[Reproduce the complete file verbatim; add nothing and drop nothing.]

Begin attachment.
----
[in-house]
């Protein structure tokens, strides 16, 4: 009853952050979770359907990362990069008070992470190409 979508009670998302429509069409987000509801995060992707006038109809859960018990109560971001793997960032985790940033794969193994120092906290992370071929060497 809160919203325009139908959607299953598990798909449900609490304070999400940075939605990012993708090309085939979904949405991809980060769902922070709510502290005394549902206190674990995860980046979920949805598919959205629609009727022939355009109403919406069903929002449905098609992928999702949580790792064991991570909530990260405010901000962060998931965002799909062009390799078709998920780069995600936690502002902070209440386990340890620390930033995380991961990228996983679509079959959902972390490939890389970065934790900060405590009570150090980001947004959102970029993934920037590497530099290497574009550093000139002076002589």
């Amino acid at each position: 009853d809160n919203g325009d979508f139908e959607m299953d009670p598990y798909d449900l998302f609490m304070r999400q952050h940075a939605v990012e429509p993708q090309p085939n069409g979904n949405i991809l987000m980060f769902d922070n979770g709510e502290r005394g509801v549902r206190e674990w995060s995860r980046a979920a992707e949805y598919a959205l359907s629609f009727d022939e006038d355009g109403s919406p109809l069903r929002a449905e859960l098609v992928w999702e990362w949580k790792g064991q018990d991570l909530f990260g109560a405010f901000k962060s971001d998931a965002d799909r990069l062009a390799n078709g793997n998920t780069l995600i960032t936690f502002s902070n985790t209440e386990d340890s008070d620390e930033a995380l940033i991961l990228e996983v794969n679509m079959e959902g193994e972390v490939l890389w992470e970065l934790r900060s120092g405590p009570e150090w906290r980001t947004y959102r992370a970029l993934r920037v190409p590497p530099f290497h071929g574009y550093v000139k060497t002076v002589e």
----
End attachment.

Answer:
[in-house]
């Protein structure tokens, strides 16, 4: 009853952050979770359907990362990069008070992470190409 979508009670998302429509069409987000509801995060992707006038109809859960018990109560971001793997960032985790940033794969193994120092906290992370071929060497 809160919203325009139908959607299953598990798909449900609490304070999400940075939605990012993708090309085939979904949405991809980060769902922070709510502290005394549902206190674990995860980046979920949805598919959205629609009727022939355009109403919406069903929002449905098609992928999702949580790792064991991570909530990260405010901000962060998931965002799909062009390799078709998920780069995600936690502002902070209440386990340890620390930033995380991961990228996983679509079959959902972390490939890389970065934790900060405590009570150090980001947004959102970029993934920037590497530099290497574009550093000139002076002589």
């Amino acid at each position: 009853d809160n919203g325009d979508f139908e959607m299953d009670p598990y798909d449900l998302f609490m304070r999400q952050h940075a939605v990012e429509p993708q090309p085939n069409g979904n949405i991809l987000m980060f769902d922070n979770g709510e502290r005394g509801v549902r206190e674990w995060s995860r980046a979920a992707e949805y598919a959205l359907s629609f009727d022939e006038d355009g109403s919406p109809l069903r929002a449905e859960l098609v992928w999702e990362w949580k790792g064991q018990d991570l909530f990260g109560a405010f901000k962060s971001d998931a965002d799909r990069l062009a390799n078709g793997n998920t780069l995600i960032t936690f502002s902070n985790t209440e386990d340890s008070d620390e930033a995380l940033i991961l990228e996983v794969n679509m079959e959902g193994e972390v490939l890389w992470e970065l934790r900060s120092g405590p009570e150090w906290r980001t947004y959102r992370a970029l993934r920037v190409p590497p530099f290497h071929g574009y550093v000139k060497t002076v002589e």